poor man's delicacies

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Lobster, The Poor Man’s Meal

Today lobster is perhaps the ultimate symbol of high class cuisine. Typically, common people don’t go into a restaurant and order a lobster like one would order a burger and fries, but back in the day lobster used to be a staple food for the lowest of the low.  In colonial New England during the 17th and 18th centuries lobster was so common the English colonists could easily go down to the shore and bring back basketfulls of lobster.  For many lobster mean’t survival as early New England colonists lived a poor existence that teetered on the edge of disaster.  The Native Americans typically used lobster as fertilizer for their crops, a practice which the Massachusetts Bay Colonists picked up as well.

By the 18th century, lobster had gained a reputation as a food for the lowest of the low.  The only people who ate lobster where those who had no choice in the matter; soldiers, criminals, slaves, indentured servants, and those who could afford to eat nothing better.  It was even quite common for New Englanders to feed their livestock and pets lobster because it was so cheap. In the late 18th and early 19th centuries, lobster was very popular as a cat food. In the early 18th century indentured servants in Massachusetts rebelled against their masters and took them to court over maltreatment; they were being fed too much lobster.  As a result a law was passed which stipulated that a master could only feed his indentured servants lobster at most 3 times a month.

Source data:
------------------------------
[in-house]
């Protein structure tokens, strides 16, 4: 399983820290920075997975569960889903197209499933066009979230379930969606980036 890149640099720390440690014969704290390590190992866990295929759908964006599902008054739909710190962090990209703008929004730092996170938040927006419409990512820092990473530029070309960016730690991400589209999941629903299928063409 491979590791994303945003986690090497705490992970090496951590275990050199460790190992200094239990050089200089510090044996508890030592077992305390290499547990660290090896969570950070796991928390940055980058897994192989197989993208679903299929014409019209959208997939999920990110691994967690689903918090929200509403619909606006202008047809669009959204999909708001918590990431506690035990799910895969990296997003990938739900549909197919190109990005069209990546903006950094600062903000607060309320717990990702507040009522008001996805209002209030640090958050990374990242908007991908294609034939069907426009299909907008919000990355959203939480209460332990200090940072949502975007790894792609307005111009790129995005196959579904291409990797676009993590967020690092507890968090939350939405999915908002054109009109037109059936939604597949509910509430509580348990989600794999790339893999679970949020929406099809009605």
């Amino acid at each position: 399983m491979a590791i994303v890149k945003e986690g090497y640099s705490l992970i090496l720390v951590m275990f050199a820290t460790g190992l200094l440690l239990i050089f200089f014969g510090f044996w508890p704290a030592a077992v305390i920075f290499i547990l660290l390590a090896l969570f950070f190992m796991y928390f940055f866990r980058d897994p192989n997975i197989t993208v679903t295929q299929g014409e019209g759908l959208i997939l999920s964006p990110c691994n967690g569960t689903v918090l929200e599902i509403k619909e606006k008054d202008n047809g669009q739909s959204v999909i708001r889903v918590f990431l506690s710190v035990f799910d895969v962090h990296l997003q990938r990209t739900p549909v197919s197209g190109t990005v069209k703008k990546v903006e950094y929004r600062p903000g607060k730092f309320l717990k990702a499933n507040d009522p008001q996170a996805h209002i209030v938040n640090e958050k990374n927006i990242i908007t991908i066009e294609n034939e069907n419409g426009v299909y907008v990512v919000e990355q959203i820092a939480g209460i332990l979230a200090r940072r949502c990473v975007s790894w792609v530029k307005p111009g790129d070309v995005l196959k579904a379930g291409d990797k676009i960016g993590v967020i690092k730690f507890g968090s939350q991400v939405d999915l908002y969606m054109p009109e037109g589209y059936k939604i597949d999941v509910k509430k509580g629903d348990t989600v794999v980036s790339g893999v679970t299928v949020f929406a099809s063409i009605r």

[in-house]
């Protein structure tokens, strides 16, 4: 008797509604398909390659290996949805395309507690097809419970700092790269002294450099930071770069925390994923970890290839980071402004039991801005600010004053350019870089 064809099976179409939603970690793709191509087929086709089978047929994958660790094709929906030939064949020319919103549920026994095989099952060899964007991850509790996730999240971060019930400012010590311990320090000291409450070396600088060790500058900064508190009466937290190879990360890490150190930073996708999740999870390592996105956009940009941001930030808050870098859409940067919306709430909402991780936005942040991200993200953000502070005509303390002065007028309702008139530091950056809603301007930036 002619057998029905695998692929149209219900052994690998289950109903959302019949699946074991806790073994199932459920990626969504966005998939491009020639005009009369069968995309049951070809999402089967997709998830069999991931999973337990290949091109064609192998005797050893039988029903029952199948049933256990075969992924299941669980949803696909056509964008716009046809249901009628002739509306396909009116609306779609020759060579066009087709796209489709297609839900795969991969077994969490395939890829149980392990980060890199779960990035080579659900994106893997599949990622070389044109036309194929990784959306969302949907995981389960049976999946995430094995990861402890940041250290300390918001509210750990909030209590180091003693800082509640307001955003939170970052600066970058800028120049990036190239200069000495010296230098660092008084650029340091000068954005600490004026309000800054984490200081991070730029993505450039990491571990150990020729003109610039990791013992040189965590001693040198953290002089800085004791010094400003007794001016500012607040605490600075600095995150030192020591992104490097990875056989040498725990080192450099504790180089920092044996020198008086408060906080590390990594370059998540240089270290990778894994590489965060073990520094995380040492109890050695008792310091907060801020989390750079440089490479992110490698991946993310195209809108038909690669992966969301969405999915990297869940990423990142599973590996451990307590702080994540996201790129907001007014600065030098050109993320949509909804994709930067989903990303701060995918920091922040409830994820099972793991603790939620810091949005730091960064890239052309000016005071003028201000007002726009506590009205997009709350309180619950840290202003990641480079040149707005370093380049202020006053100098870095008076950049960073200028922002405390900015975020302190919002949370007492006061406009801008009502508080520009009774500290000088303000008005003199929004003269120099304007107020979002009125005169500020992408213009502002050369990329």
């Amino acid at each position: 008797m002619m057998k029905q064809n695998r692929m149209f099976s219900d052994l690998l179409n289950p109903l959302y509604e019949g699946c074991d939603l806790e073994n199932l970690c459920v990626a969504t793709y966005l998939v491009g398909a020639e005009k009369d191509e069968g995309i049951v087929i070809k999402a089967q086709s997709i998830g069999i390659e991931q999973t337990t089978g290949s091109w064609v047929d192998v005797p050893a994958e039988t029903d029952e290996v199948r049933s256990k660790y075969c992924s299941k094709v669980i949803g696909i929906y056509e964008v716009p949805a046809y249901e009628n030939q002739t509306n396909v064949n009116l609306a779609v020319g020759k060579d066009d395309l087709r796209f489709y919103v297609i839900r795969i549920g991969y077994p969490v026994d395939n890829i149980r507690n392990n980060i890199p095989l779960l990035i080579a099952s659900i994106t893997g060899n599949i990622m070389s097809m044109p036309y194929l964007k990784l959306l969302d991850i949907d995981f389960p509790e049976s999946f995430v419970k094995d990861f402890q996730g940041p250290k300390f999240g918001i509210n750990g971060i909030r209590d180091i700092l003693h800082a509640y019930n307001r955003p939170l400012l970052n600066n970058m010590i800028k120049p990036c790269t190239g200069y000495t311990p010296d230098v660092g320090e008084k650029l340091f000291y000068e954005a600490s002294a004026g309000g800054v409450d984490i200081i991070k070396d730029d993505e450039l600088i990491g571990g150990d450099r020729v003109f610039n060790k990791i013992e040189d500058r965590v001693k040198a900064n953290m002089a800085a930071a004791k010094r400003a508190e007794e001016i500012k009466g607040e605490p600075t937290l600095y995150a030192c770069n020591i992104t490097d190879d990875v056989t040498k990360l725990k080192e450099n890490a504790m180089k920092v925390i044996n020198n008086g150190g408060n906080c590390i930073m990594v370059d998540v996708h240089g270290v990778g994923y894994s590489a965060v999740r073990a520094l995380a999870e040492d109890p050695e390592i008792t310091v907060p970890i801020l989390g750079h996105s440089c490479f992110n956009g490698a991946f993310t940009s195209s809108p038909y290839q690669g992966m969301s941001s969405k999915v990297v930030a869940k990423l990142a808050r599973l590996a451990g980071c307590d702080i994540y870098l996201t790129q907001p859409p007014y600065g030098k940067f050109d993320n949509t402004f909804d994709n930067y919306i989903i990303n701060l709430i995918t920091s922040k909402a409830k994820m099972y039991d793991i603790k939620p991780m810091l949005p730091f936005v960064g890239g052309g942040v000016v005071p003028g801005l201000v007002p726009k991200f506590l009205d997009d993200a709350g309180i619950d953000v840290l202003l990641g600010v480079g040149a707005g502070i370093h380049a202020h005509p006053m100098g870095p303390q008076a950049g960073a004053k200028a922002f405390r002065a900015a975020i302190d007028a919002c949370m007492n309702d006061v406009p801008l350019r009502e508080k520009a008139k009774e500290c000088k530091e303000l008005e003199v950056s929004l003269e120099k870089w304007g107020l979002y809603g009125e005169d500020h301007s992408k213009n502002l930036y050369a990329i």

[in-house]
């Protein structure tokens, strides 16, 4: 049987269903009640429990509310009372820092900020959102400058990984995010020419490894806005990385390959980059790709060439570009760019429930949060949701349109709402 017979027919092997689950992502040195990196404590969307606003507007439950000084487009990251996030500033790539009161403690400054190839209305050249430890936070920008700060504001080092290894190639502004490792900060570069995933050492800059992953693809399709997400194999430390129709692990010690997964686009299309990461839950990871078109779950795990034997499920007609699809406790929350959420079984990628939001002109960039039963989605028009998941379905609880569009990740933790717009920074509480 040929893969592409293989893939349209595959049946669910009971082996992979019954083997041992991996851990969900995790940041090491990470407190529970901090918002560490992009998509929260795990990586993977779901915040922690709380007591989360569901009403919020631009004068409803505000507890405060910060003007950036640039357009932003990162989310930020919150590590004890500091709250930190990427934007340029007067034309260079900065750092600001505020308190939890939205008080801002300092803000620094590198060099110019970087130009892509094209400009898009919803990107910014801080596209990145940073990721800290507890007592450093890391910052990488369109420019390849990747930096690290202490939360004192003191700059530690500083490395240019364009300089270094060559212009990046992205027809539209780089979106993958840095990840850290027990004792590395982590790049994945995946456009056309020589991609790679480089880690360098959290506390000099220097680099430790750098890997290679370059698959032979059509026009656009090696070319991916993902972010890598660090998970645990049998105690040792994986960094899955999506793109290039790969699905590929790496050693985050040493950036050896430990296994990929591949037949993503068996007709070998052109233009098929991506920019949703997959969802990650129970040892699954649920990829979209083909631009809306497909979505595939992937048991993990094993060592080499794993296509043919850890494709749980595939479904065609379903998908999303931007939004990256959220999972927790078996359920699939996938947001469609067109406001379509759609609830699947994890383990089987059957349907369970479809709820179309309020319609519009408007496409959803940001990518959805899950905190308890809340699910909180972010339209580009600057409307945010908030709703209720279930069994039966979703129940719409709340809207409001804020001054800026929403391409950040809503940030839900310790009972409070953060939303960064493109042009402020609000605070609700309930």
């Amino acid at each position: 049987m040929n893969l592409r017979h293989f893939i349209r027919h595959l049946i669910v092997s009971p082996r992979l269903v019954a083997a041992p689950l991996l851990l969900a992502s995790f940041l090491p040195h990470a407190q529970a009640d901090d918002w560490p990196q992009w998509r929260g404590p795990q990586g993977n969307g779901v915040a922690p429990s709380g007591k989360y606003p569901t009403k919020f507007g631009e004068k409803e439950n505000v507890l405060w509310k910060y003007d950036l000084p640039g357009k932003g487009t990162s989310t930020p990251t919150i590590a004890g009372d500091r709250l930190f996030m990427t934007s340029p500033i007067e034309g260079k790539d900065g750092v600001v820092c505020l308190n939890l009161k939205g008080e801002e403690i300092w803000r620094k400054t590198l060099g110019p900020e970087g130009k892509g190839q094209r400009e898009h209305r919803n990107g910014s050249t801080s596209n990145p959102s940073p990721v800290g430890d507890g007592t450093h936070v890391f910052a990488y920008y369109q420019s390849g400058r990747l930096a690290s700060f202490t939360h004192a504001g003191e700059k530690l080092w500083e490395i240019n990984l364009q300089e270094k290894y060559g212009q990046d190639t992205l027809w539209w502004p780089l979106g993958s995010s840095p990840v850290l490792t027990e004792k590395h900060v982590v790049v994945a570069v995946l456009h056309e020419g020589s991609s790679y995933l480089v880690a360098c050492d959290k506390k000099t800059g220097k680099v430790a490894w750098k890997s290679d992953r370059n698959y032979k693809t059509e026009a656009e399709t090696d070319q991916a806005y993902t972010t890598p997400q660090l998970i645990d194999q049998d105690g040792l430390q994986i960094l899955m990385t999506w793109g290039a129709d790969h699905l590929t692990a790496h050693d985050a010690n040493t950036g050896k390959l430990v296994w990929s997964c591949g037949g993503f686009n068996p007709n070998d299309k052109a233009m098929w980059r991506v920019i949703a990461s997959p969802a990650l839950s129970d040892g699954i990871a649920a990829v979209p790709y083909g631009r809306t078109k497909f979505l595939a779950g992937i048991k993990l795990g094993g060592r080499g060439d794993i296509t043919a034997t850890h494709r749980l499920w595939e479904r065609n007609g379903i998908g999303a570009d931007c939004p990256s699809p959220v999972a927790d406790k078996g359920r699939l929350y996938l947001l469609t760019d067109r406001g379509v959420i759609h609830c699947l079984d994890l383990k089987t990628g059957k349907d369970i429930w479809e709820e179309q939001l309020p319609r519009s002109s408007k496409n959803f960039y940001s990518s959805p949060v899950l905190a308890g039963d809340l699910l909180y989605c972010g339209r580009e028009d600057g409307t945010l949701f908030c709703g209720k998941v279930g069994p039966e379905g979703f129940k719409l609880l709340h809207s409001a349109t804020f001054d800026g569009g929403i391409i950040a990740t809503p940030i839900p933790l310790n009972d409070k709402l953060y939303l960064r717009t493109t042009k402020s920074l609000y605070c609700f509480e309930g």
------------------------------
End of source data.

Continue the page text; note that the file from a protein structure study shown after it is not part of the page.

The lobster’s reputation as a disgusting bottom feeder and poor mans meal began to change after the American Civil War.  It was then that railroad companies began to serve lobster on their passenger trains.  Since only New Englanders knew what lobster was, most Americans traveling the rails had little idea of lobster’s reputation.  To them, it was a yummy and delicious food.  Soon its popularity spread across the country, then all over the world.  Eventually, gourmet chefs were finding new ways to cook and serve the delectable crustacean.  As demand rose, so too did supply, until eventually lobster became scarce compared to earlier times.  In the 19th century, a five or six pound lobster was considered small. Today lobster is often priced 8 or 9 dollars a pound.  

The rise in popularity of lobster caused a scarcity in lobster, which eventually transformed lobster from a poor mans dinner into gourmet cuisine.  In New England, the stigma still stuck as lobster was still cheap, and a survival food throughout the Great Depression and World War II. During World War II, lobster was one of the few foods that was not rationed, so New Englanders of all classes enjoyed it, thus dealing the last blow to lobsters negative reputation.